That said, the legislation has secured wide backing from gay rights advocates, including from the French, gay, lesbian and transgender organization Inter-LGBT who claims that legislation would be a significant step forward for France in terms of equality of rights.
A law legalizing civil unions in France was passed in 1999 under a previous Socialist government. Known in the nation as PACS, the civil union agreement may be entered into by straight or homosexual couples and offers many but not all of the rights of a traditional marriage.
It was late on November 6, 2012, but President Obama clinched the re-election in an election some thought wouldn’t be decided for days. The results were close as more and more people stood in lines at the polls, but it was clear President Obama was showing a strong lead going into the evening.
President Obama initially won Michigan and New Hampshire, both states that were strongly divided between the two candidates. The results in Pennsylvania and Wisconsin soon showed the Obama clinched two more swing states, and with the electoral votes from California, President Obama only had to win in Ohio.
The results for Ohio were announced late Tuesday night and bumped up President Obama’s electoral votes to 275. By Wednesday morning, President Obama had secured 303 electoral votes, and Governor Romney had secured 206 electoral votes. Only Florida remains undecided, but President Obama showed a slight lead in the state’s majority vote. If Obama wins Florida, the final electoral vote count will give President Obama a total of 332 electoral votes.
The national popular vote remained extremely close, but President Obama also showed a slight lead in the popular vote.
With President Obama’s victory, three US presidents in a row have been elected to a second term.
During President Obama’s victory speech, he acknowledged Mitt Romney and Paul Ryan for their strong campaign. He praised the United States and voters for their support, but he made a clear statement that the work required by citizens to improve the country does not end with the election.
President Obama ended the speech on a powerful note and gave his ideal of the United States. He blessed the United States and praised the country as a place where everyone has an equal opportunity if they work hard, regardless of where they come from, what they look like, or who they love.
Following the election, President Obama now faces budgetary issues in the United States and must work with Congress to set up a budget to avoid another fiscal cliff.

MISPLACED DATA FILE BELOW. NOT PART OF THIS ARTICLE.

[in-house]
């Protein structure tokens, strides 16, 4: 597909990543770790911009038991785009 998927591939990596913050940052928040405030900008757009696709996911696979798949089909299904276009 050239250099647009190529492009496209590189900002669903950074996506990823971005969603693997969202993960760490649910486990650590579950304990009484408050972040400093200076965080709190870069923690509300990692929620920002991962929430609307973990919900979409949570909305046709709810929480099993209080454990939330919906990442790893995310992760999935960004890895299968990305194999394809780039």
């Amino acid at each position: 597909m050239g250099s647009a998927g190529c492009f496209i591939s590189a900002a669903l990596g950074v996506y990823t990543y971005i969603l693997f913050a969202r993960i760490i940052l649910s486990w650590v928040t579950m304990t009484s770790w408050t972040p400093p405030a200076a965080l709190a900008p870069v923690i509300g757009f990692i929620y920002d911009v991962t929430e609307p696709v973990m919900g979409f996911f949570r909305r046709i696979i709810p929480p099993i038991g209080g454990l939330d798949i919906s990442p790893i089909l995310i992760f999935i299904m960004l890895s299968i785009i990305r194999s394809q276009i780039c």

As winter storm Athena gets close to the Northeast states—especially areas affected by Hurricane Sandy—the Fire Administration (USFA) urges residents to take safety precautions while staying warm in order to avoid fires.
Winter storm Athena is impacting mid-Atlantic and Northeast states at this moment, and the conditions are expected to continue through the night.
The USFA suggests the following steps to prevent fires during the winter storm:
• contact the fire department right away if you smell natural gas and exit the building right away
• do not use an oven range to heat your home
• keep anything at least three feet away from a space heater
• make sure your space heaters have a “tip switch”
• only use fuel the heater calls for
• do not fill up a space heater if it’s still hot or still turned on
• put a glass or metal screen in front of your fireplace to catch sparks
• make sure your wood stove is working properly and has enough ventilation
• do not put space heaters on carpets or rugs
• open the damper for the fireplace before you light a fire
• never leave a space heater on when you sleep
The USFA recommends the following to prevent CO poisoning during the winter storm:
• do not run a gasoline generator in your home
• keep the portable generator as far away from your home and your neighbor’s home as possible
• don’t use a portable propane heater indoors unless the heater is designed for inside use
• do not use gas or electric stoves to provide heat for your home
• ask if a space heater is safety-certified before you purchase one
Source: U.S. Fire Administration